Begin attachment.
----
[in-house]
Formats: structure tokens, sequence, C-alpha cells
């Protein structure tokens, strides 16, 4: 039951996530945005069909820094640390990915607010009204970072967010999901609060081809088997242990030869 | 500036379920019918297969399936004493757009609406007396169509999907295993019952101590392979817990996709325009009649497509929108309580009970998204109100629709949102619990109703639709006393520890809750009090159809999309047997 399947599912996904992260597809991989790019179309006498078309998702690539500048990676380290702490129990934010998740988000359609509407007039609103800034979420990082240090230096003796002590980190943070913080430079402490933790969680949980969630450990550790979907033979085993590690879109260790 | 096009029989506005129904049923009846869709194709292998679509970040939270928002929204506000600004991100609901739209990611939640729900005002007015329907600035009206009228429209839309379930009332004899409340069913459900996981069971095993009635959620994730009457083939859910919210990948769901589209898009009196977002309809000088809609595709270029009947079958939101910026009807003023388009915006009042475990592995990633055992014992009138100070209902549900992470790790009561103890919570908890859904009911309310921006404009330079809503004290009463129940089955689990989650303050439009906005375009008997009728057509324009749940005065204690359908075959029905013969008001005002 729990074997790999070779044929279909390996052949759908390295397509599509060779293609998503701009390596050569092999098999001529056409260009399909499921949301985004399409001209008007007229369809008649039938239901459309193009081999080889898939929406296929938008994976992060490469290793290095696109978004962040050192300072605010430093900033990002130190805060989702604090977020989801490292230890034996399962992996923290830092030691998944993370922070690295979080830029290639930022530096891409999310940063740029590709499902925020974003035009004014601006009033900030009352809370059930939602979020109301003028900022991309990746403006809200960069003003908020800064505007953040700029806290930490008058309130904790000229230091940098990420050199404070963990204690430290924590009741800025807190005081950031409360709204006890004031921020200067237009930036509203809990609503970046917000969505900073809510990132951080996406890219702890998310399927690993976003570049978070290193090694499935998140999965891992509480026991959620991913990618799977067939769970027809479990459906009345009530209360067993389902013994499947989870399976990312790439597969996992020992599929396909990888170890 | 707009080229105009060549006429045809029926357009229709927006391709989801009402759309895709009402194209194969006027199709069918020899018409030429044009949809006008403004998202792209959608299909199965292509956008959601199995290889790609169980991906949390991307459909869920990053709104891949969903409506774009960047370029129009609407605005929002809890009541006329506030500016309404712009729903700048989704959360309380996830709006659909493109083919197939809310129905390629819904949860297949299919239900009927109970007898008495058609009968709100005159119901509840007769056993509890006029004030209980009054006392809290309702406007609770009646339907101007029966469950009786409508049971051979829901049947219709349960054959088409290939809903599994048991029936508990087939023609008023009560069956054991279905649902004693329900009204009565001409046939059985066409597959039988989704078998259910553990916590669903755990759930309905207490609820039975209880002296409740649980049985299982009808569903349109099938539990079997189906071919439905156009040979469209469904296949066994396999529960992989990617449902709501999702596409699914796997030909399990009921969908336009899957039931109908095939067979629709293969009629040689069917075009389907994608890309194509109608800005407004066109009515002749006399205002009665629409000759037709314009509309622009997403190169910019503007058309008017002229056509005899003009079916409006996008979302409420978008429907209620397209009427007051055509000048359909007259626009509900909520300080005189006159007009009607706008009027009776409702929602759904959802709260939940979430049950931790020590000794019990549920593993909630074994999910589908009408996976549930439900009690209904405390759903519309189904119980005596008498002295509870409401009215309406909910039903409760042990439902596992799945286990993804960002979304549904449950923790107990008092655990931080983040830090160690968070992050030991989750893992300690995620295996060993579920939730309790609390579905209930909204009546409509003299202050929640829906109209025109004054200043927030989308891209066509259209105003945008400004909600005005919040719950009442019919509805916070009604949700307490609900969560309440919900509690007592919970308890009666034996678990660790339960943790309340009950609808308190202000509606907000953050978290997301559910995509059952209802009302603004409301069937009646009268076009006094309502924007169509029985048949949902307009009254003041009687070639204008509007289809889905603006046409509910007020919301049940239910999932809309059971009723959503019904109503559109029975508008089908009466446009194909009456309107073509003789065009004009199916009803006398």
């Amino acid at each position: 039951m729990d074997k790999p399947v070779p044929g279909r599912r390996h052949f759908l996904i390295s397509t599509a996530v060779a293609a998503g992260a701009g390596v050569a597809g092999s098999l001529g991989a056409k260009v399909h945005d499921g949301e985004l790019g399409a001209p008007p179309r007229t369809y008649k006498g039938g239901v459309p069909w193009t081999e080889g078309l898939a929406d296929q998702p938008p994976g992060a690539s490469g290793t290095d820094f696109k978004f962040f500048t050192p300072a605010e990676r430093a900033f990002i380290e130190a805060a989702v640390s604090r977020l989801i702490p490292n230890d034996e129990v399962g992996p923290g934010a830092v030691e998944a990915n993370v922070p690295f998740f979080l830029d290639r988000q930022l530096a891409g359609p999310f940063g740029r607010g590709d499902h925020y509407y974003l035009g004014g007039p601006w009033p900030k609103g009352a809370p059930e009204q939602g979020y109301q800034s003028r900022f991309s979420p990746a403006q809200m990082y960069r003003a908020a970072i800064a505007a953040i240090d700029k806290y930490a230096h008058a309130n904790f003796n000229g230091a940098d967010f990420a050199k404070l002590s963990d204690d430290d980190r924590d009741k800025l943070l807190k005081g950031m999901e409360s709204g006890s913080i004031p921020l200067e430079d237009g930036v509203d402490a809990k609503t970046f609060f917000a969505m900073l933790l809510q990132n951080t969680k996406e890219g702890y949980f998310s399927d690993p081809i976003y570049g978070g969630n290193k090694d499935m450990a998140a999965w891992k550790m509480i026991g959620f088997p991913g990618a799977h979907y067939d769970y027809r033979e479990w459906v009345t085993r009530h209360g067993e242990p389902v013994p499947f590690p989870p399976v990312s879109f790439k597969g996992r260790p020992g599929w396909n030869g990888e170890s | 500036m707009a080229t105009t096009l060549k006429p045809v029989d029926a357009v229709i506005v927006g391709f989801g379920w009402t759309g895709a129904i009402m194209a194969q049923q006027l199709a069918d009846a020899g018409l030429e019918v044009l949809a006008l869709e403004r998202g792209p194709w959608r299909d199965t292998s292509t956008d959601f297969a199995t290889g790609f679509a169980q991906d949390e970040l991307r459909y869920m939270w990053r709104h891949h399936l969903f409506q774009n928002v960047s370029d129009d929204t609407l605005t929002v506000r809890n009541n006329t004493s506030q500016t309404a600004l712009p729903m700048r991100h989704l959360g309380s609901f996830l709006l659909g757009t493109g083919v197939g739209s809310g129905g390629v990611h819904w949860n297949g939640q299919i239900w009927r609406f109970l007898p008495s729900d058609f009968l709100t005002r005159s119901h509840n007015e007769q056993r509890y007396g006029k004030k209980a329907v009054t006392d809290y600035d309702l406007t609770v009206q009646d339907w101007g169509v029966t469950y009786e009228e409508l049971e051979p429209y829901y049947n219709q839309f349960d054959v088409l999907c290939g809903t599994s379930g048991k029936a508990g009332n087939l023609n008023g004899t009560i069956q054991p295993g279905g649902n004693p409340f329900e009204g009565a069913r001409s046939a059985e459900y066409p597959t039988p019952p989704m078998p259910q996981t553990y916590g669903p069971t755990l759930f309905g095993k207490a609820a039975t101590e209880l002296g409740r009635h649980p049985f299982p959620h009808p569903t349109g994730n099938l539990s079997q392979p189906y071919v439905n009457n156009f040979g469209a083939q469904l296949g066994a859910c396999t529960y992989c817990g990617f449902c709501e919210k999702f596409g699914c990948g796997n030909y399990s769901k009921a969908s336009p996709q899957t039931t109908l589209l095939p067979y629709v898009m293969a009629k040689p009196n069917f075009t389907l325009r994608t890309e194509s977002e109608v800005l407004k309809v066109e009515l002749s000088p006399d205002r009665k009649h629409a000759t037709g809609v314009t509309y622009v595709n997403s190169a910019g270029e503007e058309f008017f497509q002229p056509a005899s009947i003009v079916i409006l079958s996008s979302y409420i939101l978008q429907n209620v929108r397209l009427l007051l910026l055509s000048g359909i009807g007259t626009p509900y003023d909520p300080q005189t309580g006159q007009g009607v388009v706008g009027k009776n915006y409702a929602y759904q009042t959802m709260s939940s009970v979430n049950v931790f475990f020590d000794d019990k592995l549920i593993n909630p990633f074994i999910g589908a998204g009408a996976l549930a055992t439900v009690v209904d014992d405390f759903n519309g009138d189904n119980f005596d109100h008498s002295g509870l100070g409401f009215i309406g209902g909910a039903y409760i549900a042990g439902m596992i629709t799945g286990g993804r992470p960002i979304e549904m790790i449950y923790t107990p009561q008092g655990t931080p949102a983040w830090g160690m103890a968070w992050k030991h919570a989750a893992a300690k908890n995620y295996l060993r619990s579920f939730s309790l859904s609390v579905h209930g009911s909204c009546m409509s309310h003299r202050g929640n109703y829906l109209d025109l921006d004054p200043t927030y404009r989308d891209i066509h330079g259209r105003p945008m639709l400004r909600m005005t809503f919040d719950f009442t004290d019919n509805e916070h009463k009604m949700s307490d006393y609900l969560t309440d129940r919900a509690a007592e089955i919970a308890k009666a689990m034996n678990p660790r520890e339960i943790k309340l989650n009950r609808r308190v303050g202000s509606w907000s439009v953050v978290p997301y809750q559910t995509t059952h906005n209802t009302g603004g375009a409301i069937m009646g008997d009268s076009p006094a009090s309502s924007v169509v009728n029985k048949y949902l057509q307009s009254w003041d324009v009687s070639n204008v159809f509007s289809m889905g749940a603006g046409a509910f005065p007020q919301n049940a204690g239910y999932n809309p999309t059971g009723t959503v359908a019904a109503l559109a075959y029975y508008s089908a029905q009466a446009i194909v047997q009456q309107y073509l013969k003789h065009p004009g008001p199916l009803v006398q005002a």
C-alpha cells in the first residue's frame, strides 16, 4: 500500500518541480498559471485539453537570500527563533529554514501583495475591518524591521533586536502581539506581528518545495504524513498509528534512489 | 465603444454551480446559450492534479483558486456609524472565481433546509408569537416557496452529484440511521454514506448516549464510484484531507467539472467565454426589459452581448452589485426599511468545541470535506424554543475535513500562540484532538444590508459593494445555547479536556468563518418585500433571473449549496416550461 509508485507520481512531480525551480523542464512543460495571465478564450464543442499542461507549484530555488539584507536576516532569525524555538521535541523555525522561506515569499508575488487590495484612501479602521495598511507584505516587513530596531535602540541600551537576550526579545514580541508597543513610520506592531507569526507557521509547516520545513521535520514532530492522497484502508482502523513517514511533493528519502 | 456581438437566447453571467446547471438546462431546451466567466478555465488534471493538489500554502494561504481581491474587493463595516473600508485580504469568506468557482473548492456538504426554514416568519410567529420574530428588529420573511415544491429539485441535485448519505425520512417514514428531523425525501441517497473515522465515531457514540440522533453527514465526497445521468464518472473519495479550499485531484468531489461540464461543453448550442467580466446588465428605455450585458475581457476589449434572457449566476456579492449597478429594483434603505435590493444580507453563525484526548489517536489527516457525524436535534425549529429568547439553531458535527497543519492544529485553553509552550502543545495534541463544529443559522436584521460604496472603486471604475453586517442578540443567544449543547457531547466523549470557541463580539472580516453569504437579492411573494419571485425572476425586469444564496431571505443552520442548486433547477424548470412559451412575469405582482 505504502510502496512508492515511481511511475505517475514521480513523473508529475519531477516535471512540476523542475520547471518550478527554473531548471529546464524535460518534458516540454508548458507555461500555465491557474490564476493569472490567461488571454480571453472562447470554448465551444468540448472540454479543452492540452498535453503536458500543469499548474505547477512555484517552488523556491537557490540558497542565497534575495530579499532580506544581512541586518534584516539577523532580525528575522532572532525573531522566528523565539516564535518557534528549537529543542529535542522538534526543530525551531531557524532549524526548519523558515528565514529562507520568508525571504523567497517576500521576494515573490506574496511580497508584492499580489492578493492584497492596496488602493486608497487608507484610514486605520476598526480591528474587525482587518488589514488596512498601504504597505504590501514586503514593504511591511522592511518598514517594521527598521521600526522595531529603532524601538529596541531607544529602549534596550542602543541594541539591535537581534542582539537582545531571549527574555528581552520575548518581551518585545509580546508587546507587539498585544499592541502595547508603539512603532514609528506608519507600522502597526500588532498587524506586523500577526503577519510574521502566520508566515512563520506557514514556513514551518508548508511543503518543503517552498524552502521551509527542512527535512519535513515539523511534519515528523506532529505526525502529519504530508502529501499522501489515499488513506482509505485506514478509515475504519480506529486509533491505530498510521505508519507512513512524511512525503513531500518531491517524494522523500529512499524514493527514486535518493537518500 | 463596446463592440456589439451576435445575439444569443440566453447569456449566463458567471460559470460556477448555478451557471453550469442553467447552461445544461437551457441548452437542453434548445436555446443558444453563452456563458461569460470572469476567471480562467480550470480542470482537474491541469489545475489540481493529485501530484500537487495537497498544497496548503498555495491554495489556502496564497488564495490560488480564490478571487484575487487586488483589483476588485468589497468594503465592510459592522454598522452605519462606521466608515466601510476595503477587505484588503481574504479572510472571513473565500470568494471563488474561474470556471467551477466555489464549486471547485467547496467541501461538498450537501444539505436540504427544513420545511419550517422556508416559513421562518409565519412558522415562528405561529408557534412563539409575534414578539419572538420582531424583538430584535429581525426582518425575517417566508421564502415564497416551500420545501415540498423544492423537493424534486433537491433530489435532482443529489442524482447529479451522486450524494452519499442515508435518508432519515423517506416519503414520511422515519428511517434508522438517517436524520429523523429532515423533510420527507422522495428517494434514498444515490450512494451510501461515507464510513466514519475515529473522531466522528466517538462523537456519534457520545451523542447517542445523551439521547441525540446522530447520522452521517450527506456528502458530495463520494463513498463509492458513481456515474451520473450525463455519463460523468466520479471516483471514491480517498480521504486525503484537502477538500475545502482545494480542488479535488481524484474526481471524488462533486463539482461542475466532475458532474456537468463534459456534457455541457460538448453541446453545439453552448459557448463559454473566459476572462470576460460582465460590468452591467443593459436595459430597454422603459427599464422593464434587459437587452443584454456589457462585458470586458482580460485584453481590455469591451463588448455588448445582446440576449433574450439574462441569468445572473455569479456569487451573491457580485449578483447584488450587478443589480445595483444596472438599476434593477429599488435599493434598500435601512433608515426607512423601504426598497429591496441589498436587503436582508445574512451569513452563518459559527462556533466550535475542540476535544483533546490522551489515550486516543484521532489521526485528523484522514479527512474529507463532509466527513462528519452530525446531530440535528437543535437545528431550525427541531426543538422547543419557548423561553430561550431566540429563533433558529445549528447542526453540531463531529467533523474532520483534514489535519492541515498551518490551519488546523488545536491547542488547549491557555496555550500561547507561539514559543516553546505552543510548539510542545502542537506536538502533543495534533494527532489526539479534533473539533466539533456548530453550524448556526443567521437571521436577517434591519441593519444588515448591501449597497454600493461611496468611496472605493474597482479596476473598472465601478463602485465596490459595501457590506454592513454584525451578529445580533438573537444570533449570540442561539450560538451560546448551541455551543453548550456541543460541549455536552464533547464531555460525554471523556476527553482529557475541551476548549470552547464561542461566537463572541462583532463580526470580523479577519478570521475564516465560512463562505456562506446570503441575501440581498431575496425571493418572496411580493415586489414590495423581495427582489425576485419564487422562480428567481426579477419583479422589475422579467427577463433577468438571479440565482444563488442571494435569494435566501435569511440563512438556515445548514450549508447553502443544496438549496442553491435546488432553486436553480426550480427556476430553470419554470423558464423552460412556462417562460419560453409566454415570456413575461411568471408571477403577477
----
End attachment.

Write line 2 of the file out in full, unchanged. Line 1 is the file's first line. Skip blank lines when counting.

Formats: structure tokens, sequence, C-alpha cells